NEW YORK, Sept. 11, 2018 /PRNewswire/ -- It's been 10 years since the collapse of Lehman Brothers which triggered a massive financial crisis that reshaped the world we live in. A decade later, corporate profits are at record highs, the economy is logging its best performance in nearly four years and the stock market has more than quadrupled in value. However for millions of consumers the scars are still raw, with 65 percent of respondents saying they have yet to fully recover financially, and the large majority reporting they remain distrustful of Wall Street.
In a new report, "Betterment Consumer Financial Perspectives Report: 10 Years After the Crash," Betterment, the largest, independent online financial advisor, details the findings from 2,000 U.S. respondents on the effect the financial crisis had not only on their stock market portfolios, but also their trust in Wall Street and their attitudes toward saving and investing.
Key findings of the report include:
People don't understand what caused the financial crisis, remain in the dark about performance:
79% say they don't fully understand what happened during or caused the financial crisis
Roughly half of people think the S&P 500 has not gone up at all in the past 10 years, and 18% think it's actually gone down since 2008
Despite this lack of understanding, Wall Street's reputation took a hit: 83% don't think Wall Street is any more ethical than it was in 2008
The crisis has had a lasting impact on financial behavior: The average reported loss was less than $5,000, but the hit may have lasting effects on saving and investing habits.
More than 1 in 4 people stopped saving for retirement or contributing to their 401(k)
2 in 3 say they invest less today than they did in 2008
29% of respondents said they are making a concerted effort to save more today than they were in 2008
Those who invested and lost are the most likely to feel recovered and optimistic:
80% of people investing in 2008 lost money, but feel more recovered than their non-investing counterparts: 41% feel fully recovered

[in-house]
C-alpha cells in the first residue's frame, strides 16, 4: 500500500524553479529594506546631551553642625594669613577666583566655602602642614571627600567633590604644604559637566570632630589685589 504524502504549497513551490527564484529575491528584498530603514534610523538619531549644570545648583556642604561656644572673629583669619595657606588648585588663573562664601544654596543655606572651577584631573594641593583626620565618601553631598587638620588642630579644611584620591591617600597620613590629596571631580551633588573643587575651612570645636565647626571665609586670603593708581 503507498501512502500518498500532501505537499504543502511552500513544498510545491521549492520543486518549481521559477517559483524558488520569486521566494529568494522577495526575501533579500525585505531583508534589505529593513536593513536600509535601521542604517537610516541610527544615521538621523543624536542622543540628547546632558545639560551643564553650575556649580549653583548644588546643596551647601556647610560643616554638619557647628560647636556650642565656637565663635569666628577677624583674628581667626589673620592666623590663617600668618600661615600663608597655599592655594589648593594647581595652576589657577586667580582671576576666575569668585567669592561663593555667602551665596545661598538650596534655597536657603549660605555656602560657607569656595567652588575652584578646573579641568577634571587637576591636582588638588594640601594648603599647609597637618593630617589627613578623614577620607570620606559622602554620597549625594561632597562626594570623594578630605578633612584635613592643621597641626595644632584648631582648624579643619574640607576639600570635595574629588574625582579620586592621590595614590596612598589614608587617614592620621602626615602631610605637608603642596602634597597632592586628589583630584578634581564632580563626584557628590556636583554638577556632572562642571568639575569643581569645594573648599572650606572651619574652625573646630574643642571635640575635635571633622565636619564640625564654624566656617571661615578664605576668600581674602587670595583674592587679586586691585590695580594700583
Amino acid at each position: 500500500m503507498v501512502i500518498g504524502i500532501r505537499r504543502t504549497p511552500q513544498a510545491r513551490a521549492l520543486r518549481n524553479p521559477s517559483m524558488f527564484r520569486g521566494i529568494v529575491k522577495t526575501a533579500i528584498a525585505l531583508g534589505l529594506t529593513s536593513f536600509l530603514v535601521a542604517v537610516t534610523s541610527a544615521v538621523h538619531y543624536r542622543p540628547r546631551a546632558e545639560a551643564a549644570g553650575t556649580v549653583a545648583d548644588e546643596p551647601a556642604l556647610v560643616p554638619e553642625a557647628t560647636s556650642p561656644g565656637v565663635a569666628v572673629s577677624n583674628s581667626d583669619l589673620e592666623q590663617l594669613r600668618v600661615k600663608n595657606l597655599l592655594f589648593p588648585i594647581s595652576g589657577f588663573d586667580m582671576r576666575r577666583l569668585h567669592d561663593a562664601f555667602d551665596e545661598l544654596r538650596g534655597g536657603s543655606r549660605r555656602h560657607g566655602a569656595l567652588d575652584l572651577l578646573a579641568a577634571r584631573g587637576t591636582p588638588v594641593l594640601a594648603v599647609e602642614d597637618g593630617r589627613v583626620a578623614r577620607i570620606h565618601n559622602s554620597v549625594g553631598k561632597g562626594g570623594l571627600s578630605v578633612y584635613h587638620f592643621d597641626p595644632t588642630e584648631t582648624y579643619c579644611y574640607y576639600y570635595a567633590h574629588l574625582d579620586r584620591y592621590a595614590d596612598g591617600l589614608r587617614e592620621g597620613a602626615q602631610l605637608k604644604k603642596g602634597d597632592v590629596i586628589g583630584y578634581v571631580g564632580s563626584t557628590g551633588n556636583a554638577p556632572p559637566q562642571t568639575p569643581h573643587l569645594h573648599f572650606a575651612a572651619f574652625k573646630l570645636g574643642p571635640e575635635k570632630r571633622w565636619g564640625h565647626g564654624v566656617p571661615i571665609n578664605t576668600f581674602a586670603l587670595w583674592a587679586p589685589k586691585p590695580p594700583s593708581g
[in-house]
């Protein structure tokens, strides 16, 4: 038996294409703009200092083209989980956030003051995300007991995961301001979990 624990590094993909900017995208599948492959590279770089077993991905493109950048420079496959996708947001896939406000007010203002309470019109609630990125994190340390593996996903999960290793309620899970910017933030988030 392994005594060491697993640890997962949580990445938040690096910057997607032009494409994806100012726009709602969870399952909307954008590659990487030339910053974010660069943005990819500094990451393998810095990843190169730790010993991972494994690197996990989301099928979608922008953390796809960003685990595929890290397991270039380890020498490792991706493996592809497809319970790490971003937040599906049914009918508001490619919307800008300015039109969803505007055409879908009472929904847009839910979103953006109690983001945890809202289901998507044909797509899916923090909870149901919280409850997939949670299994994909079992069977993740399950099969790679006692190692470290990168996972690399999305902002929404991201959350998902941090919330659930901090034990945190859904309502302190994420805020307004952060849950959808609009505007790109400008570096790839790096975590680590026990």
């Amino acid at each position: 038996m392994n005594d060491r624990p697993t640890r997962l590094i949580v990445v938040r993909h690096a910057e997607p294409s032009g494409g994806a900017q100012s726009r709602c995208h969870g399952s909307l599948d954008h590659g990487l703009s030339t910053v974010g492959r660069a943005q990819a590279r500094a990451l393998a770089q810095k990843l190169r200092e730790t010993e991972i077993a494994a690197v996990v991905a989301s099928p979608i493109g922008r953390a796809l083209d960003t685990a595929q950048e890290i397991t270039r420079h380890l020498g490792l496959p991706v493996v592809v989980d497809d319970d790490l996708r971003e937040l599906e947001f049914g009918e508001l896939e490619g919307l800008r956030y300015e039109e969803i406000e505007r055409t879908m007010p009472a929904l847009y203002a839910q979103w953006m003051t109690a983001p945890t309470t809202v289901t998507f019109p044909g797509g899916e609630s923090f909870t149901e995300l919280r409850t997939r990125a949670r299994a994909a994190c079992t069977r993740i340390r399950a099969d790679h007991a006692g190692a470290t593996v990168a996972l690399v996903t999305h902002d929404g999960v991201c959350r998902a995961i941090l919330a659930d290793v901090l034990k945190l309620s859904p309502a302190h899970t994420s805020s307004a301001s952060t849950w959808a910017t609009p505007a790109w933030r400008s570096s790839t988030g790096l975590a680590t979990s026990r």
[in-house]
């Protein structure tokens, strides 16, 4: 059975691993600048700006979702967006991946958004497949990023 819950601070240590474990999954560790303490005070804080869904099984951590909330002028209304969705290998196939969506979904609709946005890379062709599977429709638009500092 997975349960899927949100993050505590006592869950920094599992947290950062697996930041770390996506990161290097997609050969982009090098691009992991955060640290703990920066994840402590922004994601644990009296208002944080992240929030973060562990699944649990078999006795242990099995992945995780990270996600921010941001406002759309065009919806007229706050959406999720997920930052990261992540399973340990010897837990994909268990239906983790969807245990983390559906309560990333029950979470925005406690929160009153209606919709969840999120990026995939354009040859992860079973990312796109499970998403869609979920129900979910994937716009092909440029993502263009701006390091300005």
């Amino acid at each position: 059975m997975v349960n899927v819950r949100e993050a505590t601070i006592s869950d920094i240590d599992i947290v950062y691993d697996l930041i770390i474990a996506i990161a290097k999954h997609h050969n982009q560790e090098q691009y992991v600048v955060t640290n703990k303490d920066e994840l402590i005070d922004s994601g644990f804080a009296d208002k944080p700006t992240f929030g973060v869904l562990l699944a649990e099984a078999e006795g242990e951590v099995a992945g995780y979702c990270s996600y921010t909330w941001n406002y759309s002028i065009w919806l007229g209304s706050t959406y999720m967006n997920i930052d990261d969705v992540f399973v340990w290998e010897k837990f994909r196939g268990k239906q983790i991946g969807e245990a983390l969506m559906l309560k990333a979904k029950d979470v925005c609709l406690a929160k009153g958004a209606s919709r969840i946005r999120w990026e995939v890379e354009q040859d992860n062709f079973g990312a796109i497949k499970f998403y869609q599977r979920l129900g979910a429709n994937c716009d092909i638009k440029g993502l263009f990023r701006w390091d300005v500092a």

Half are investing as much or more than they did 10 years ago, and nearly a quarter consider themselves even more risk tolerant
"The data reinforced a lot of what we already feel and see on Wall Street: people are slow to trust big banks again, and understandably worried this will happen again. But what we find extremely hopeful is the staying power of those who rode the wave and came out on the other side," said Dan Egan, VP of Behavioral Finance and Investments at Betterment. "People who were investing in 2008 felt the losses, but also witnessed the recovery.They know another dip is inevitable, but know that as long as they don't get greedy or fearful, the rewards outweigh the costs."
An online survey was conducted with a panel of potential respondents from July 31 to August 6, 2018. A total of 2,000 respondents 18 years and older, living in the United States completed the survey, 1,602 of whom were at least 18 during the financial crisis in 2008.
The sample was provided by Market Cube, a research panel company. Panel respondents were invited to take the survey via an email invitation, and they were incentivized to participate due to the panel's established reward points program.
Betterment is the largest independent online financial advisor with more than $15 billion in assets under management. The service is designed to help increase customers' long-term returns and lower taxes for retirement planning, building wealth, and other financial goals. Betterment takes advanced investment strategies and uses technology to deliver them to more than 380,000 customers across its three business lines: direct-to-consumer, Betterment for Advisors, and Betterment for Business. Learn more.
Investing in securities involves risks, and there is always the potential of losing money when you invest in securities. Determination of largest independent robo-advisor reflects Betterment LLC's distinction of having highest number of assets under management, based on Betterment's review of assets self-reported in the SEC's Form ADV, across Betterment's survey of independent robo-advisor investing services as of August 20, 2018. As used here, "independent" means that a robo-advisor has no affiliation with the financial products it recommends to its clients. If you also have a 401(k) account through Betterment For Business, that account is subject to a separate fee schedule and is not included in your balance for determining eligibility for the fee tiers or subject to the fee cap mentioned above.